The HEST makes use of ambidextrous thumb studs for deployment, which are large and easy to get at. DPx also selected teflon washers for the knife, which personally I’m not a huge fan of. Now, I’ve received some interesting feedback from readers in defense of the teflon washers, and I agree that they do make for a smooth deployment. I prefer phosphor bronze washers because they are more durable, only get smoother with time, and generally like to flick open faster. But I also acknowledge that some people prefer teflon, and they are found in a good number of high end knives (especially Japanese and European folders). So teflon washers must be good for something, right? So I will leave this as an “it is what it is” situation. If you like teflon washers then you will love the HEST 2.0.
Unfortunately, lockup also raises a couple issues with the HEST. One thing I noticed about my particular knife is that the lock sticks a little. It’s mildly annoying, but in my opinion it’s better than blade play (or even worse, total failure of the lock). After posting my video review of the knife I received a couple suggestions to apply graphite to the lock face. This actually eliminated my sticky lock issue, which is great, but I wonder how long this fix will last. So far so good, but I can’t say the initial lockup inspired a ton of confidence. For this reason, I avoid using the bottle opener feature as a wave to rapidly deploy the knife. Given my already shaky experience with the lock I didn’t feel like the knife was really designed for the stress of being repeatedly waved open. I know some (many?) will disagree, and that is fine.
I also noticed that several people have mentioned that their HEST 2.0′s exhibit some blade play. I didn’t experience that with my knife, but having noticed that my lock sticks a little I could see how play might develop. I know some people like to use the bottle opener as a wave feature – guys, I do not recommend waving this knife or being overly rough with deployment. Most framelocks can’t take being flicked open repeatedly and I don’t think repeatedly subjecting your HEST to the force of waving the knife open is a good idea if you want your frame lock to go the distance.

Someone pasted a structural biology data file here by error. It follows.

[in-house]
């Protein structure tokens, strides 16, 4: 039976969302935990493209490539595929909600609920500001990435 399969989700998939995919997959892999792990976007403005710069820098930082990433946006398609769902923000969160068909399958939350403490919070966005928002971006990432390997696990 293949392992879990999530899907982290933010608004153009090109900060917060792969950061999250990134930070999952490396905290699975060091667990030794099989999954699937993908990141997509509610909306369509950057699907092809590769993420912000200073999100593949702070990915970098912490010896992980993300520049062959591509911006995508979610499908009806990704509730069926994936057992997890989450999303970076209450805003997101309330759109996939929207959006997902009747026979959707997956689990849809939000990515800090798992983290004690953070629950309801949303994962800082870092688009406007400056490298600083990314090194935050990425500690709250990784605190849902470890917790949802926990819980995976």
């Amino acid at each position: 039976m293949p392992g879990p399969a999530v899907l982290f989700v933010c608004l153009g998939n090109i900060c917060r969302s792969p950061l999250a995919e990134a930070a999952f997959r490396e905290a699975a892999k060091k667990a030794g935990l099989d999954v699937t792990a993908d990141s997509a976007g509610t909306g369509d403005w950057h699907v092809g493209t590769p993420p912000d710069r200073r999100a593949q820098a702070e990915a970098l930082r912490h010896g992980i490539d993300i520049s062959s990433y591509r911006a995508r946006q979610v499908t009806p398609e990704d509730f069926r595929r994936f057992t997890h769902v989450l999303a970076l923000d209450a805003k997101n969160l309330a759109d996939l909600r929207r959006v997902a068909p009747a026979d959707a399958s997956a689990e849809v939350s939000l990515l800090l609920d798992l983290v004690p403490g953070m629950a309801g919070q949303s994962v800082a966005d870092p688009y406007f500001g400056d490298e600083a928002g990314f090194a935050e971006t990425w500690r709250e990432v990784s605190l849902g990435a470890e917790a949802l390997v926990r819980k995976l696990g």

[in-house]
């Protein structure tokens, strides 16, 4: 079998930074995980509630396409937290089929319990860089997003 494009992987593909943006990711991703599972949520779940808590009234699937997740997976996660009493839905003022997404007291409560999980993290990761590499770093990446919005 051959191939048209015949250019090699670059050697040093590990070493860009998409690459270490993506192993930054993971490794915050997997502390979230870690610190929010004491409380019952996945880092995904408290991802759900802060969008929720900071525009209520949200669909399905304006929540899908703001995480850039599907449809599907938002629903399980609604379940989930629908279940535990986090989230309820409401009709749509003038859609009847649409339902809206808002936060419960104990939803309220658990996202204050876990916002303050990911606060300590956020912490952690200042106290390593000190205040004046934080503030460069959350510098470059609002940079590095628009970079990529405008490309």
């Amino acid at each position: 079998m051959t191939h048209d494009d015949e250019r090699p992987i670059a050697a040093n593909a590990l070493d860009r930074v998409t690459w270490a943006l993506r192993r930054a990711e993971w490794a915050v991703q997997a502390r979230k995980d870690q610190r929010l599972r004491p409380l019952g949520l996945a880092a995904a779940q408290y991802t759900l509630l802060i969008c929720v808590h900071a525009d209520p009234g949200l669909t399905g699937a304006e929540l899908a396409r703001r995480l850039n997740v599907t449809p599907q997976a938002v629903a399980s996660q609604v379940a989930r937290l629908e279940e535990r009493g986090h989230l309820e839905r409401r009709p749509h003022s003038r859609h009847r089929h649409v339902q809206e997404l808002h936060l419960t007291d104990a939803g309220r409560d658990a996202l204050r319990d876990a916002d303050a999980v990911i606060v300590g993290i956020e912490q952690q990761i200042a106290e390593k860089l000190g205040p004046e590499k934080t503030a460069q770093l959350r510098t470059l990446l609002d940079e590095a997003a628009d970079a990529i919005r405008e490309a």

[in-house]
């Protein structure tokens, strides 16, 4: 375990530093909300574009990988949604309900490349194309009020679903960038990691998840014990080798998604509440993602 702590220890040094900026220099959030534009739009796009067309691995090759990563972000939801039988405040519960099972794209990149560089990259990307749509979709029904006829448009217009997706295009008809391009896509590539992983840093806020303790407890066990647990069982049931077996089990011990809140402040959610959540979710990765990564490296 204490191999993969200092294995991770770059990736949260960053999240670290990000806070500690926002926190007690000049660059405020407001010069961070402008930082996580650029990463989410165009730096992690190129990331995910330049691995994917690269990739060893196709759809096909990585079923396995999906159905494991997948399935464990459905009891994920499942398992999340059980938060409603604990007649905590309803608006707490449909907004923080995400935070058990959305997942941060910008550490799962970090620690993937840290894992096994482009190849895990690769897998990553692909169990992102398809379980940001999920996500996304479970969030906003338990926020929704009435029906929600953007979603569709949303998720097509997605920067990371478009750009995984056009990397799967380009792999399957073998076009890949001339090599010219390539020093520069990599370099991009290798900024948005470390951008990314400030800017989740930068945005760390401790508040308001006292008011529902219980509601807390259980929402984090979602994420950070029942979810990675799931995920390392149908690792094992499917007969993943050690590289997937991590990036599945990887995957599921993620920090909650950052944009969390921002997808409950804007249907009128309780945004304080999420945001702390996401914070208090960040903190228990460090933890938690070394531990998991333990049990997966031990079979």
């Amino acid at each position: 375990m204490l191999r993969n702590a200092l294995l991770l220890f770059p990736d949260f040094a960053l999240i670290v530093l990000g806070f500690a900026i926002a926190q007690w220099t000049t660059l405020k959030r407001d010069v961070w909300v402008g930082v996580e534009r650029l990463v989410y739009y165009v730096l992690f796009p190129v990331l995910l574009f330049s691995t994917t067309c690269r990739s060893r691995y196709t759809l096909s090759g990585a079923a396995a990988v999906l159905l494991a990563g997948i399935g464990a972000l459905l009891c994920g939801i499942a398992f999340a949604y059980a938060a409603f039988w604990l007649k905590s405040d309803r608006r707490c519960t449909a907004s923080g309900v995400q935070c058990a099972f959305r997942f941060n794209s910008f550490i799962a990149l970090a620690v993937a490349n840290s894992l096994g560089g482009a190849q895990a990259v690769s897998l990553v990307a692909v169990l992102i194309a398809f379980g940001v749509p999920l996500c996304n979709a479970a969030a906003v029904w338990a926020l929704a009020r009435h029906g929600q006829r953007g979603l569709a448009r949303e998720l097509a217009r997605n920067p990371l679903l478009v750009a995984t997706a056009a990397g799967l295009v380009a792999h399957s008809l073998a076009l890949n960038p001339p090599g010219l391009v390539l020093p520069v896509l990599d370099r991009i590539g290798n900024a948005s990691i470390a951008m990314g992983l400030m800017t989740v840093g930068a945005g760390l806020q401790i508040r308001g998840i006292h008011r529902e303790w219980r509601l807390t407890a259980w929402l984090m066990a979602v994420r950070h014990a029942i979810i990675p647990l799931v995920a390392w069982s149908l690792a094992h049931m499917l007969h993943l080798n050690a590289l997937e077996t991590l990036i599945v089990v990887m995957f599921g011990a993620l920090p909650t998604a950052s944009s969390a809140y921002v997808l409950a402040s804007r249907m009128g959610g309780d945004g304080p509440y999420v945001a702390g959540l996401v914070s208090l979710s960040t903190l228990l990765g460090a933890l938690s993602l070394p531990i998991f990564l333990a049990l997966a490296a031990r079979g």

Finally, I wanted to mention the RotoBlock, which is a cool innovation from LionSteel. Basically it acts as a lockbar stabilizer (which prevents over-extension of the lock upon disengagement), but it can also be cinched down to keep the lock from accidentally disengaging. This is a neat little invention and I’m happy to see it on the knife.
DPx HEST 2.0 – Final Thoughts
All in all I like the HEST 2.0. When you consider the high quality materials, interesting design and beautiful finishes it’s almost hard to believe the knife can be had for $175 brand new. There are a lot of little things that set the HEST apart from the pack, and I like the bold lines and aggressive look of this knife. One thing I don’t normally talk about is the packaging. The HEST comes in a beautiful box with a nice manual. The inclusion of the little skull multi-tool is another nice touch. It’s obvious a lot of pride went into the design and implementation of this knife.
However, I have to admit I’m somewhat concerned about my lock. A sticky lock isn’t dangerous, but it is annoying. I was able to stop the lock from sticking by adding some graphite to the lock face, but am not sure how great of a fix this is. I’m also suspicious of blade play developing, as I’ve heard that is possible from a couple reputable sources.
So the HEST is a cool knife, but it’s not perfect. If an extremely consistent frame lock is important to you, I might recommend something like the rock-solid Zero Tolerance 0550 or the wonderfully done Spyderco Sage 2 instead. Or if you are in love with the design, perhaps consider one of the many cool fixed blade versions of the knife. That said, I still think that the HEST has its merits. If you like the design it’s a cool knife and that is worth considering.
I recommend purchasing the HEST at BladeHQ or Amazon. Please consider that purchasing anything through any of the links on this website helps support BladeReviews.com, and keeps the site going. As always, any and all support is greatly appreciated. Thank you very much.
DPx Gear HEST 2.0 – $175.00
Retail Price: $218.75